Above: Gov. Gina Raimondo, with her husband Andrew Moffit, takes questions from children from around the state Thursday. Pool photo: David DelPoio / Providence Journal
By Elizabeth F. McNamara
Gov. Gina Raimondo and First Gentleman Andy Moffit were back for their second press conference for kids at the State House Thursday, offering answers, doling out advice and urging kids to ask for help if they were struggling.
They ticked through a number of questions, including whether or not summer camp would happen, posed by a Providence 4th grader.
“I’m not sure how camps will be different, but they will be different,” Raimondo said. “We are only going to be able to get together in small groups this summer, 10 kids, 15 kids. And we’re looking at more virtual camps.”
She said any real gatherings of people would involve lots of hand washing, taking temperatures, and face masks, but added, “I hear you that you’re going to want your camps and we’re going to do our best.”
A Providence 7th grader asked about school in September, whether it would be “normal.”
“It depends on what you think is normal. You’ll be going back to school, I hope,” said Raimondo. “But we will have to be washing our hands a lot more. We might need to make changes to the way we have lunch and breakfast.”
There will be masks and lots more cleaning, too, she said. “It’s not going to be the same old school…. We have to be flexible.”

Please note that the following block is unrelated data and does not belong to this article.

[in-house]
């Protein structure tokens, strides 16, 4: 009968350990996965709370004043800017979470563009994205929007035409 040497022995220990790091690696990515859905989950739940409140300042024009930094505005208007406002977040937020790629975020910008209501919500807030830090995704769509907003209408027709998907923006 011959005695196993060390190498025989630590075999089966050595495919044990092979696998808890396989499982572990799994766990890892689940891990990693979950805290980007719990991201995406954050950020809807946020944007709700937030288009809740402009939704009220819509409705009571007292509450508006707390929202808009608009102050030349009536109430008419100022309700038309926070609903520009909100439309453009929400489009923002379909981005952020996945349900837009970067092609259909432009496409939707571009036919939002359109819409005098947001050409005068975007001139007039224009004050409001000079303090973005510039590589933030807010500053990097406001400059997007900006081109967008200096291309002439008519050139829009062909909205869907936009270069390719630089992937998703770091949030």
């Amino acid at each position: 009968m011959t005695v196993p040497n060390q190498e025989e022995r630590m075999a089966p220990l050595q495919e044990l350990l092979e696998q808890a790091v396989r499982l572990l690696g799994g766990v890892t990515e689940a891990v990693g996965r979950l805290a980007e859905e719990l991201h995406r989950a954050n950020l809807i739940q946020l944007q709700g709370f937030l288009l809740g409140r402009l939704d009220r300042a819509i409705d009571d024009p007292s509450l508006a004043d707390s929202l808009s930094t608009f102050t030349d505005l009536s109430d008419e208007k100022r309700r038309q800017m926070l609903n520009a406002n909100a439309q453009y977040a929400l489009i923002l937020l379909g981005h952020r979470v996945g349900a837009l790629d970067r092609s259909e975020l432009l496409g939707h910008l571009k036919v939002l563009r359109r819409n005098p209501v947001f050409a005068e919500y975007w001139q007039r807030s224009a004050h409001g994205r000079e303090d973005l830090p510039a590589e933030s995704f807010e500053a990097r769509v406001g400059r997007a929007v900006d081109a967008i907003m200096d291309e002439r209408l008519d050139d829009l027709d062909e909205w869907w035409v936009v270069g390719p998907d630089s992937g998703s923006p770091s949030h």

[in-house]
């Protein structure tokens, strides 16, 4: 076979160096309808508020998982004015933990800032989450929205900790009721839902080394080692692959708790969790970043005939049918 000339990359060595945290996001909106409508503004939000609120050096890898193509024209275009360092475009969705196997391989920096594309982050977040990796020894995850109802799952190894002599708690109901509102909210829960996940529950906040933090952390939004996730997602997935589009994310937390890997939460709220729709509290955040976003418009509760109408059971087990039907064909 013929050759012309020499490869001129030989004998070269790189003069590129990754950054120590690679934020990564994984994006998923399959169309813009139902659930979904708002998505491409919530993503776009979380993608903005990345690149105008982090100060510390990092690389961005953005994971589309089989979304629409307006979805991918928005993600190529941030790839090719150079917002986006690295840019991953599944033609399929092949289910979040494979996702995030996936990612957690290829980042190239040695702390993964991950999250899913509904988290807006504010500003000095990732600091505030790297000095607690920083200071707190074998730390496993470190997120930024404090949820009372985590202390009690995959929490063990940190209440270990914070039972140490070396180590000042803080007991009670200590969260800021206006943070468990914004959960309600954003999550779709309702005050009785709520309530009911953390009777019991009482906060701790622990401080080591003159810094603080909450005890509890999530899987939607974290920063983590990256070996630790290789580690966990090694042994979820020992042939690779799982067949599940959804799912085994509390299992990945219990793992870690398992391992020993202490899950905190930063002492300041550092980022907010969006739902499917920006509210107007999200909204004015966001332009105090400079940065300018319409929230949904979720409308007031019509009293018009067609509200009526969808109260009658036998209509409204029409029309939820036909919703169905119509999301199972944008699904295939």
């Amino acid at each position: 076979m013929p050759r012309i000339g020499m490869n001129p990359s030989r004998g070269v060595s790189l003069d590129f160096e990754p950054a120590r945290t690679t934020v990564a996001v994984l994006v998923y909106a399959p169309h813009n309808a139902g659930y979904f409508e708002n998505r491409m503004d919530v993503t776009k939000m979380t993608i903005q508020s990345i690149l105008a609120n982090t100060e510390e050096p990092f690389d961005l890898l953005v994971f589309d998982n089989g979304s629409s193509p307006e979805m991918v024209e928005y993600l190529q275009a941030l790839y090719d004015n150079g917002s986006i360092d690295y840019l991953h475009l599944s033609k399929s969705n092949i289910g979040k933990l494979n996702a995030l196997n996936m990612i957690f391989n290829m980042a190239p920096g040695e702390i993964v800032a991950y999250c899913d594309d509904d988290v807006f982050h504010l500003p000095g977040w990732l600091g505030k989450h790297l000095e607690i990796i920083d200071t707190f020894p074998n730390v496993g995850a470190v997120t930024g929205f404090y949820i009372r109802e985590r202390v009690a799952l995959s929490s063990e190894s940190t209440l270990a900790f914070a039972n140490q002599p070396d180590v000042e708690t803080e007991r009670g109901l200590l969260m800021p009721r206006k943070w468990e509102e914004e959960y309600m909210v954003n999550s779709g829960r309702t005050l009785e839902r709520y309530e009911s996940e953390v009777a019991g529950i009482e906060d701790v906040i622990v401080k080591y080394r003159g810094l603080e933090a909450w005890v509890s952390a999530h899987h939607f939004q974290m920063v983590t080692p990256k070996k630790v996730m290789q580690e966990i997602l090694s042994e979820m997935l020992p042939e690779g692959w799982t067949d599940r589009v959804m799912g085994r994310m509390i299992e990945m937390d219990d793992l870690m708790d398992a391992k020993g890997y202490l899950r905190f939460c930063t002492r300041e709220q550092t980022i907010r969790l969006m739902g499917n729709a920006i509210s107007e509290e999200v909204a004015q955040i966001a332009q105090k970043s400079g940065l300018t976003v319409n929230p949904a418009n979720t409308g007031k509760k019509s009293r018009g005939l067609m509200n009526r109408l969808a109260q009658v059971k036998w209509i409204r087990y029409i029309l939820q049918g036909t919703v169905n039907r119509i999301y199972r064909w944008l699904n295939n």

In answer to a Pawtucket 12th grader’s question about graduation, Raimondo said, “This is not the senior year anybody wanted. Unfortunately, most of the end of year activities are not going to happen. Here’s the good news: we’re going to come up with new ways to celebrate you.”
Those will include things like virtual proms and a televised graduation event June 15 for the whole state.
While big events won’t be possible, she did say by June maybe it will be possible to meet in groups of 20 or fewer, “so you can be together with your friends.”
An 8th grader from Central Falls asked when we will have a vaccine. “The best guess is that’s about one year away,” Raimondo said. “But it’s not going to be like this for a year. We’re not going to be stuck in our houses for a year.”
A preschooler from South Kingstown asked why she has to wear a mask.
The governor acknowledged “it’s a little weird to wear them,” but said they were an important tool in stopping the spread of the virus.
To the Warwick 2nd grader’s question about if it was OK to make signs to cheer people up, Raimondo responded with an enthusiastic “Yes!” She invited the second grader to make and send a sign to her so she could put it in her window at the State House. Then she encouraged everyone, children and adults alike, to do one thing a day to cheer someone up.